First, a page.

There is no real, well-defined low pressure area. Until then, 90L will continue to fire convection and it will die down, fire and die down, etc.
Member Since: July 6, 2010 Posts: 108 Comments: 30241
Quoting IceCoast:


Touche. For some reason the site I was using only went out to 144 hours and looked like it dropped between 120-144.


you're at the raleighwx site, useful but doesn't go out as far. You also where probably looking at the 00z, this is the 06z run - more recent.
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someone was asking about this the other day
just incase your still looking this is what i found

Atlantic ACE Index and USA and Caribbean Landfalling

Link
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Quoting BahaHurican:
Morning all....

It's easy to spot BECAUSE it lacks convection.... lol

Yet another amazing transformation by 90L.... guess it hit the second wall last night....
why does it lack convection? what is inhibiting it from firing?
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Quoting CybrTeddy:


No, the NOGAPS doesn't drop it. 180 hours out shows strengthening vort.
Link


Touche. For some reason the site I was using only went out to 144 hours and looked like it dropped between 120-144.
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Quoting IceCoast:


Looks like it drops it soon after. My untrained eyes didn't see any significant development on the ECMWF, GFS, or CMC. NOGAPS is probably picking up on the wave ~37W. In it's defense, it does have good vorticity.

so whats the major inhibiting factor, not allowing 90L to form a LLC? Atmospheric Conditions as opposed to Land Interaction.
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Quoting IceCoast:


Looks like it drops it soon after. My untrained eyes didn't see any significant development on the ECMWF, GFS, or CMC. NOGAPS is probably picking up on the wave ~37W. In it's defense, it does have good vorticity.


No, the NOGAPS doesn't drop it. 180 hours out shows strengthening vort. This is the wave just off Africa that you referred too.
Link
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Quoting CybrTeddy:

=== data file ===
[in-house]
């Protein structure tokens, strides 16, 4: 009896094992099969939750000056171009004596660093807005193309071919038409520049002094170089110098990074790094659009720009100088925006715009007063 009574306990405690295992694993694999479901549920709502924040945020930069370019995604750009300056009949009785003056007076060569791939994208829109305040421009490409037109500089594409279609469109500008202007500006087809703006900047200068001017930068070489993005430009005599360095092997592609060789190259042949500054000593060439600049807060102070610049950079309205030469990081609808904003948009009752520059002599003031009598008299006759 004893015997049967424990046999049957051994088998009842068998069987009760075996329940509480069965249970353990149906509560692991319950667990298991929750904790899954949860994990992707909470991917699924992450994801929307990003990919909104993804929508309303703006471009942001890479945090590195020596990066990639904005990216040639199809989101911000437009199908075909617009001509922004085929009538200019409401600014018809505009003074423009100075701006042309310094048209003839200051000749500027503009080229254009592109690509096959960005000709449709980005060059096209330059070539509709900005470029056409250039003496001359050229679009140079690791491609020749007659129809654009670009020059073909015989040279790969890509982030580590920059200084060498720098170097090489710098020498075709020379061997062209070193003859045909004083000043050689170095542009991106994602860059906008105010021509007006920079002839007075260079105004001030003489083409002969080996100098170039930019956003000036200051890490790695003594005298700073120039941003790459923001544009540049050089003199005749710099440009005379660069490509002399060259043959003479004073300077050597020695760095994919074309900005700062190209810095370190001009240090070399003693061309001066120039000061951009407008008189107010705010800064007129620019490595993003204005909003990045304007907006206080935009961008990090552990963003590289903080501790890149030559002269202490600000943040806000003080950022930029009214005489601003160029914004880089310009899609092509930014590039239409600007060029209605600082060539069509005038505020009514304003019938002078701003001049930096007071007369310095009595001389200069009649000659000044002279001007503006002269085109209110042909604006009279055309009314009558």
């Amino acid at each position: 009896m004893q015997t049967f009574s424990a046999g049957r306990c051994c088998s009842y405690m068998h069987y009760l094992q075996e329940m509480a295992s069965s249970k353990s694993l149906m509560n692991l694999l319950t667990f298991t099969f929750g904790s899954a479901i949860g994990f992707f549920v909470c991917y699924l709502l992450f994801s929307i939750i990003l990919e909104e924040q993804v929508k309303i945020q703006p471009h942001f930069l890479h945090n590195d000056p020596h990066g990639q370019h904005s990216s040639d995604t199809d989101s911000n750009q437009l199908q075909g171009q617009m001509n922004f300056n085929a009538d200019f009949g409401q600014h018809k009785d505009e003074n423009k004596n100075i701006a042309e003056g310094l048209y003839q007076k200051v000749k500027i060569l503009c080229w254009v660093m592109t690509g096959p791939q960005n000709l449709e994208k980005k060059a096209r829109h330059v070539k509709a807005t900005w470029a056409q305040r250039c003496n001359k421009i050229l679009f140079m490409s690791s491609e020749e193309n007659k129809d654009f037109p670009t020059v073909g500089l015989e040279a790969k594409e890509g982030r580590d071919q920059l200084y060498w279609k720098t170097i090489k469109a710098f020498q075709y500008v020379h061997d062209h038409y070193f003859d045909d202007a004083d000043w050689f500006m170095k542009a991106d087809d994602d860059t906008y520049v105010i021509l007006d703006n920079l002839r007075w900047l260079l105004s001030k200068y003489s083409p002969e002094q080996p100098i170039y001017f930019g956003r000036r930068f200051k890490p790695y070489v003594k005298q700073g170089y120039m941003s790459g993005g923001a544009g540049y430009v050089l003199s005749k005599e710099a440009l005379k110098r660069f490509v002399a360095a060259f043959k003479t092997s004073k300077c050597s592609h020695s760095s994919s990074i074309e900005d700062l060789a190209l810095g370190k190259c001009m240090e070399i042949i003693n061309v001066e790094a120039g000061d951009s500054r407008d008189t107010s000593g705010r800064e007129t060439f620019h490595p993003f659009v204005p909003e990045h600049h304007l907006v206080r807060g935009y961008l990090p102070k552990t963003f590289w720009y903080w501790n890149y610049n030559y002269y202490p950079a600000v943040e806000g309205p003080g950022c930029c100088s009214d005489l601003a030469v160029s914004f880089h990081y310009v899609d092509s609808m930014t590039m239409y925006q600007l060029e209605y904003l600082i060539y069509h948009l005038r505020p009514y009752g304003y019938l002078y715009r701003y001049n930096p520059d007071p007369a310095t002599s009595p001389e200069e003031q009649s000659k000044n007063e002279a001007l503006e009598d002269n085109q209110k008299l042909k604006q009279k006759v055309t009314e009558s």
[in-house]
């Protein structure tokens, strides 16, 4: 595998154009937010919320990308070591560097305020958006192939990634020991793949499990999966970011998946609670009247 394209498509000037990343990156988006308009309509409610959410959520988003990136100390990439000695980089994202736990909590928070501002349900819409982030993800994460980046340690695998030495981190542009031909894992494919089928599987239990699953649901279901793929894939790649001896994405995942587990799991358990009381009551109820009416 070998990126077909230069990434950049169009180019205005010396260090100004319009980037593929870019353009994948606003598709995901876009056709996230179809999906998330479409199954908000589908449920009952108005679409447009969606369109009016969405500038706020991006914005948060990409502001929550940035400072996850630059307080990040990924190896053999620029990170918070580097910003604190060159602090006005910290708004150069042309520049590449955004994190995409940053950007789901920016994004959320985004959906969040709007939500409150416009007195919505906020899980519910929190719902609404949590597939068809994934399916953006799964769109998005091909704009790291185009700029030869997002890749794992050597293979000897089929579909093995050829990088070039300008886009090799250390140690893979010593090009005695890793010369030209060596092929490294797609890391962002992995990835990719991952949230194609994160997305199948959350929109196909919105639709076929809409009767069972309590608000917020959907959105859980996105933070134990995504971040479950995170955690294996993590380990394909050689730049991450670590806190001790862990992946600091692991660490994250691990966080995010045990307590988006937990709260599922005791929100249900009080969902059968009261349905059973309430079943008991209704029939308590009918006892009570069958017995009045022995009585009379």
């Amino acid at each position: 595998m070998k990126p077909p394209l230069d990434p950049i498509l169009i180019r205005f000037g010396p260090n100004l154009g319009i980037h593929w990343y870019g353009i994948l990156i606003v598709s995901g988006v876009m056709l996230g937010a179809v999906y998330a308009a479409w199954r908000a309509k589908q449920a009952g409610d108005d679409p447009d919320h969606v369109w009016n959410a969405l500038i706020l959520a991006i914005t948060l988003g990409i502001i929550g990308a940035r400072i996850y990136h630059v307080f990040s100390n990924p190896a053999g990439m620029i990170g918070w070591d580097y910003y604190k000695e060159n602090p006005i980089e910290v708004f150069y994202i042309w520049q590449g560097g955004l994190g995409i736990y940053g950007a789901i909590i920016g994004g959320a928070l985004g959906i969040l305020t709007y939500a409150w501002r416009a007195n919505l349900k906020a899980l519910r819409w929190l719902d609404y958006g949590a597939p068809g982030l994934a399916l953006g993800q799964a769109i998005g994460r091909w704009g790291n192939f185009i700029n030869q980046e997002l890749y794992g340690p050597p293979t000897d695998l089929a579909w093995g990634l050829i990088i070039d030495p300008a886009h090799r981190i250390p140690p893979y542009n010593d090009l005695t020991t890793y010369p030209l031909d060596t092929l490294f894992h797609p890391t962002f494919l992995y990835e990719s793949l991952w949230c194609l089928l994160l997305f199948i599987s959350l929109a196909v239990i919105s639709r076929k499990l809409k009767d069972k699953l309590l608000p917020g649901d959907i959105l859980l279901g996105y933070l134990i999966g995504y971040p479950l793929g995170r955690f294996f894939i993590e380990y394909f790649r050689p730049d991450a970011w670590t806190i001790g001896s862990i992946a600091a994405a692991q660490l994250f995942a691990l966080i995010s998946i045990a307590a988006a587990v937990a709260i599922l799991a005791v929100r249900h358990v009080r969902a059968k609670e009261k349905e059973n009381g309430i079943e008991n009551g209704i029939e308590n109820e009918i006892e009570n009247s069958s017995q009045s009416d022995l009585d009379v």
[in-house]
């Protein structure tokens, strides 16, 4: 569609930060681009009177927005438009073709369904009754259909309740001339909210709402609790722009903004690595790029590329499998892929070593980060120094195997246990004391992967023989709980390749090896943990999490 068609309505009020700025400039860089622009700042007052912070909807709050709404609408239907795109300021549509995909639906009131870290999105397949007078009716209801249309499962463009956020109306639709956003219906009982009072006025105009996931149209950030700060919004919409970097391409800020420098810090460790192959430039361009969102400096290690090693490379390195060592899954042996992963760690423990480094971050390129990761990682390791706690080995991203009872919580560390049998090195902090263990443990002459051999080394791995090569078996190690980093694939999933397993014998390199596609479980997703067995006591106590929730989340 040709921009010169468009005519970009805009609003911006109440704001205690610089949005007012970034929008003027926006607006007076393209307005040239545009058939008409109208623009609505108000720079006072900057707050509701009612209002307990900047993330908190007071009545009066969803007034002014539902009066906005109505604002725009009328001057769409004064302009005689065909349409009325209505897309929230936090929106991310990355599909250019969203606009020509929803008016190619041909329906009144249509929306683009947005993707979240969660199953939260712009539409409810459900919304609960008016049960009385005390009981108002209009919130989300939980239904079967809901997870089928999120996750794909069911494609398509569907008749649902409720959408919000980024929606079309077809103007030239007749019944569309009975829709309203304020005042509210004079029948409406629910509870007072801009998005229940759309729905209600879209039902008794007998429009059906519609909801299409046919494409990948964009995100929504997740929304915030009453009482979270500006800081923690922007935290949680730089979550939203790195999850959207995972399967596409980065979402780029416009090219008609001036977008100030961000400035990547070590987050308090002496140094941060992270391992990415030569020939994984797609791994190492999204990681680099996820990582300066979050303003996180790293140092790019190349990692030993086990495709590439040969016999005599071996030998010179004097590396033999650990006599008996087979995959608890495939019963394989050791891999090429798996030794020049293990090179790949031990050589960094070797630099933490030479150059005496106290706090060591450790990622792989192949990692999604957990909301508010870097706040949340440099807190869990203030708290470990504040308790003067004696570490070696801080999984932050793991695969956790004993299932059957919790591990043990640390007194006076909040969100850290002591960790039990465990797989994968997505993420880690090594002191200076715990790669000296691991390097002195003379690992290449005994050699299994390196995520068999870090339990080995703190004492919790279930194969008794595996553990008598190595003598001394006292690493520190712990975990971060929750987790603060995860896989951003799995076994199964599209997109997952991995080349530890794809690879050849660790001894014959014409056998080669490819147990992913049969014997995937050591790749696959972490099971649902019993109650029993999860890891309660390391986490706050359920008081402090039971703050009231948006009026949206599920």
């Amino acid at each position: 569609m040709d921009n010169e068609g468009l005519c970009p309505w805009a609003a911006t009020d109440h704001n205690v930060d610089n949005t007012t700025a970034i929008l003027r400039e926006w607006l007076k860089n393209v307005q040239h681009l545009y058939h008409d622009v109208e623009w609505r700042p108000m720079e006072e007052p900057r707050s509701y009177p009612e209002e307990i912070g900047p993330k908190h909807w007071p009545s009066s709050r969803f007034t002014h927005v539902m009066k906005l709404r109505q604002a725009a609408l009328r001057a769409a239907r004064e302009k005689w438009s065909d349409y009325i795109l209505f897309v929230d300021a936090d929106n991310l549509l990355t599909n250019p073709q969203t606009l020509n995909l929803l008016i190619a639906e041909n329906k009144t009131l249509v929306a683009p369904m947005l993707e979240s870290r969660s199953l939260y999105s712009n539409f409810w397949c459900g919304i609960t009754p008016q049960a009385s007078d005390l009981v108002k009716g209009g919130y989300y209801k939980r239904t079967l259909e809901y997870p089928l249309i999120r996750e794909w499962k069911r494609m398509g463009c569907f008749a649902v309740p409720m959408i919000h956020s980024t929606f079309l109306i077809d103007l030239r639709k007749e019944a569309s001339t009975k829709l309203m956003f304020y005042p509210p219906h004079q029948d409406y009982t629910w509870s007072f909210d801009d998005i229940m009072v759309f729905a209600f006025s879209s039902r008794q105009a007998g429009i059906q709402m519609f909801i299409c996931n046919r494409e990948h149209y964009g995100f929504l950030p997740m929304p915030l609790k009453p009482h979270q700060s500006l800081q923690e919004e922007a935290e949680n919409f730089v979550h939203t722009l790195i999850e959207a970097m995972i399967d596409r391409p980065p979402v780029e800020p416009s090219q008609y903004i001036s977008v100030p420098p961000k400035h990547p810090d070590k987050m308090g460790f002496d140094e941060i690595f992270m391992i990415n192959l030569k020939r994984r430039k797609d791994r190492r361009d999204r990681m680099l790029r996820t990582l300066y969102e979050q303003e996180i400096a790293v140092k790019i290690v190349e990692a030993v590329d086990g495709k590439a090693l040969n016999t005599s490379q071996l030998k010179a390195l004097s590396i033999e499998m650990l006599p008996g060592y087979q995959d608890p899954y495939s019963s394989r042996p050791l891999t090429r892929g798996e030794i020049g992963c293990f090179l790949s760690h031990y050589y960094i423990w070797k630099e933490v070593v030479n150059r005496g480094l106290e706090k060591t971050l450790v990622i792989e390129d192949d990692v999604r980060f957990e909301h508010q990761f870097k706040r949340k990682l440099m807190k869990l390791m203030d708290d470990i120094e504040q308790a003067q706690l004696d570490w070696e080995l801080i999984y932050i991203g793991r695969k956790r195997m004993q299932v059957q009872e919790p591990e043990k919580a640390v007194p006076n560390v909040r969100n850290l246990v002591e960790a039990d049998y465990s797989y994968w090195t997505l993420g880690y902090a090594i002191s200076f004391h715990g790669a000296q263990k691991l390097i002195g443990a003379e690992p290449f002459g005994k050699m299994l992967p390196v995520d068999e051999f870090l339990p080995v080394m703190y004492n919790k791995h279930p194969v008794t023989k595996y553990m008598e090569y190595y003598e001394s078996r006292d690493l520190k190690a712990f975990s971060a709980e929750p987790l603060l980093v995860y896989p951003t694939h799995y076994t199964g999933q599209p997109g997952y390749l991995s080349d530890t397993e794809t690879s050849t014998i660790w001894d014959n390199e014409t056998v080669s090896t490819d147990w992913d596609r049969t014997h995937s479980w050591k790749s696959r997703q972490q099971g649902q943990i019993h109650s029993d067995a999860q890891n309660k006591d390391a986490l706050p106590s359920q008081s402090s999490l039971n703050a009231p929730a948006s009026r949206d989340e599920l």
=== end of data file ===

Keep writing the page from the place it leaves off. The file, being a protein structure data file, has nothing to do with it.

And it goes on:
At this time, the NOGAPS is the only model showing development east of the Islands.


Looks like it drops it soon after. My untrained eyes didn't see any significant development on the ECMWF, GFS, or CMC. NOGAPS is probably picking up on the wave ~37W. In it's defense, it does have good vorticity.
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Good morning everyone.

90L looks horrible this morning, and it is dealing with a lot of land interaction. It won't have a chance to develop until it reaches the western Caribbean and Gulf of Mexico. We'll then have to monitor closely for the possibility of TD #4/Don. We also need to closely monitor that wave out near 35-40W. It has a lot of vorticity and it has a well-defined inverted V signature. The NOGAPS model is the only run forecasting development, but it will need to be watched.



Member Since: July 6, 2010 Posts: 108 Comments: 30241
So far, GFS shows anything developing in the North Atlantic Basin thru August 9th. And the ECMWF is in the same boat thru the next ten days.
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At this time, the NOGAPS is the only model showing development east of the Islands.
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1082. JRRP


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Dora is still hanging on somehow. They're sending recon in today, lol.

TROPICAL STORM DORA DISCUSSION NUMBER 25
NWS NATIONAL HURRICANE CENTER MIAMI FL EP042011
800 AM PDT SUN JUL 24 2011

DORA HAS STUBBORNLY MAINTAINED A SMALL AREA OF DEEP CONVECTION OVER
THE SOUTHWEST QUADRANT OF ITS CIRCULATION
...AND THE CURRENT
INTENSITY ESTIMATE IS HELD AT 35 KT BASED ON A BLEND OF DVORAK
ESTIMATES FROM TAFB AND SAB. A NOAA AIRCRAFT IS SCHEDULED
TO INVESTIGATE DORA THIS AFTERNOON AND MEASURE THE INTENSITY OF THE
SYSTEM. SINCE THE CYCLONE IS MOVING OVER 21 DEG C WATERS...IT WILL
PROBABLY BE UNABLE TO SUSTAIN DEEP CONVECTION MUCH LONGER...AND
THE SYSTEM IS EXPECTED TO BECOME A POST-TROPICAL CYCLONE BY LATE
TONIGHT. AS NOTED EARLIER...GLOBAL MODELS SHOW THE SURFACE
CIRCULATION DISSIPATING WITHIN 48 HOURS. THE OFFICIAL FORECAST
FOLLOWS THIS SCENARIO.

THE INITIAL MOTION IS 320/8...AS IN THE PREVIOUS ADVISORY. DORA IS
BEING STEERED BY THE FLOW TO THE WEST OF A WEAK LOW- TO MID-LEVEL
RIDGE OVER NORTHWESTERN MEXICO. THE OFFICIAL TRACK FORECAST IS
SIMILAR TO THE PREVIOUS ONE AND LEANS TOWARD THE GFS AND ECMWF
PREDICTIONS OF THE LOW-LEVEL CIRCULATION. THIS IS ON THE EASTERN
SIDE OF THE GUIDANCE ENVELOPE.

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1080. JRRP
as i said yesterday
NGP is showing TS near antilles
Link
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btw according to the steering maps 90L is done movin WNW just W now and slowing down
Member Since: June 13, 2009 Posts: 2 Comments: 9548
Quoting TampaSpin:


I agree with the boys and girls there! Shear is forecast to become very low as the wave approaches the Western Caribbean. I am not trying to pump up 90L but, my best guess 90L will come back to some degree near the Western Caribbean moving into the GOM.